Tuesday, February 16, 2010

Nato chief hails Afghan offensive

UK Press Association

British troops engaged in a massive offensive in southern Afghanistan have now secured about three-quarters of the former Taliban stronghold, a top commander has said.

Soldiers from the Grenadier Guards Battle Group have enabled the Afghan government to extend its reach in Nad-e-Ali in Helmand Province.

Major General Nick Carter, the British commander of Nato forces in southern Afghanistan, said only about two-thirds of the area was under the government's authority before Operation Moshtarak began on Saturday.

He also hailed the major airlift involving 60 helicopters that started the offensive as "one of the most impressive pieces of aviation planning and execution" ever mounted.

"The fact that there was not a single accident, the fact that none of the helicopters was damaged or anybody getting out of them was particularly damaged, was I think a remarkable achievement, and something I hope historians will write up in due course," he said.

Speaking from Afghanistan via video link, Maj Gen Carter also revealed that a Nato rocket strike that killed 12 Afghan civilians hit the correct target.

He told a briefing at the Ministry of Defence in London: "We know now that the missile arrived at the target that it was supposed to arrive at. It wasn't a rogue missile, there wasn't a technical fault in it."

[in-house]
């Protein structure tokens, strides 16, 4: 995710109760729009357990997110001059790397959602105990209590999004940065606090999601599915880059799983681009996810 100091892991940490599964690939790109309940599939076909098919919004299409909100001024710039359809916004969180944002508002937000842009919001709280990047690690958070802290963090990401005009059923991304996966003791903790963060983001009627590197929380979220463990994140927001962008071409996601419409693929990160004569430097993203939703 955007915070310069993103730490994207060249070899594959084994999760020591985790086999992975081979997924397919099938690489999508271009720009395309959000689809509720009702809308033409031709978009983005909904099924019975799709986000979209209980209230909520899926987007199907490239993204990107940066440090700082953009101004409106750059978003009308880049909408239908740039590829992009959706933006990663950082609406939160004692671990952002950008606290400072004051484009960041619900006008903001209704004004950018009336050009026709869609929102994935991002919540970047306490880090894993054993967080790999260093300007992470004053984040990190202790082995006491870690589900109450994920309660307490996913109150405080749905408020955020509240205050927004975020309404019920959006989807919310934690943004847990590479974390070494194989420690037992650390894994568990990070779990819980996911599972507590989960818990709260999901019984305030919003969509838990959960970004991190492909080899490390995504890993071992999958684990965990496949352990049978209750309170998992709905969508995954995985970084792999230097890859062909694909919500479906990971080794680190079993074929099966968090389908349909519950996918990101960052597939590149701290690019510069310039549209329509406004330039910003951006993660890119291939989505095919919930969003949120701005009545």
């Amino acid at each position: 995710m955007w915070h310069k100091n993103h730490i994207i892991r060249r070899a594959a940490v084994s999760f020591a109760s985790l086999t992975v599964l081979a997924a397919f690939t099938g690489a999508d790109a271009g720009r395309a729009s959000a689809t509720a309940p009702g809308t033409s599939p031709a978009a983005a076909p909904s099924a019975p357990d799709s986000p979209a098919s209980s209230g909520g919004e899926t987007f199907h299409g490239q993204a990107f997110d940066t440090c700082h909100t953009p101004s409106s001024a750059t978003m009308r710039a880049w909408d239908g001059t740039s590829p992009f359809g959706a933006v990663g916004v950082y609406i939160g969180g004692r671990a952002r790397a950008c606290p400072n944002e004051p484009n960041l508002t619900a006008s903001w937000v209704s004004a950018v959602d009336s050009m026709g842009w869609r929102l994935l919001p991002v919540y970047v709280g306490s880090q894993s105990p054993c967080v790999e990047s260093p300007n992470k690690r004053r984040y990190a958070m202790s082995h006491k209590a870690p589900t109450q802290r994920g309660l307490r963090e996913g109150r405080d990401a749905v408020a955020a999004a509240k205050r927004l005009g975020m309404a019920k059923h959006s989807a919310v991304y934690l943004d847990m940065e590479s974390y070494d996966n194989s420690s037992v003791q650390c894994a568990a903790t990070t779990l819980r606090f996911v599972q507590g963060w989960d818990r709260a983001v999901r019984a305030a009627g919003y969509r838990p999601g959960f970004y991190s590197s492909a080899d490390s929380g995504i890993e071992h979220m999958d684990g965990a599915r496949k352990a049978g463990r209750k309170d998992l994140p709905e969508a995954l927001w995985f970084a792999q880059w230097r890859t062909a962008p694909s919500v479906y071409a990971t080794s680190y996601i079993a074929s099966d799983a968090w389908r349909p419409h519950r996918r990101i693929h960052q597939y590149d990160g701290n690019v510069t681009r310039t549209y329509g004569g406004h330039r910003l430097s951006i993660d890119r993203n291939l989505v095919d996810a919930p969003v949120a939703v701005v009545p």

Earlier, a teenage British soldier killed in Afghanistan was remembered as "an English fighter extraordinaire".

Kingsman Sean Dawson, 19, from 2nd Battalion, The Duke of Lancaster's Regiment, died in a firefight with suspected insurgents in the Musa Qala area of Helmand Province on Sunday evening. His father said his death would leave a hole in the lives of everyone who knew him.

A total of 261 British service personnel have now died since the start of operations in Afghanistan in 2001.


  1. "the fact that none of the helicopters was damaged or "anybody getting out of them was particularly damaged" - what on earth does that mean ?

  2. Now I read everywhere "bogged down," "slowed down" etc.

    Who set up such wrong expectations?
    Is the offensive expected to be over in a blink of an eye? In 24 hrs? In 2 weeks? In 2 months?

    Time could be on anyone's side. Then, why not on your side? Why do you let Taleban claim Time on their side?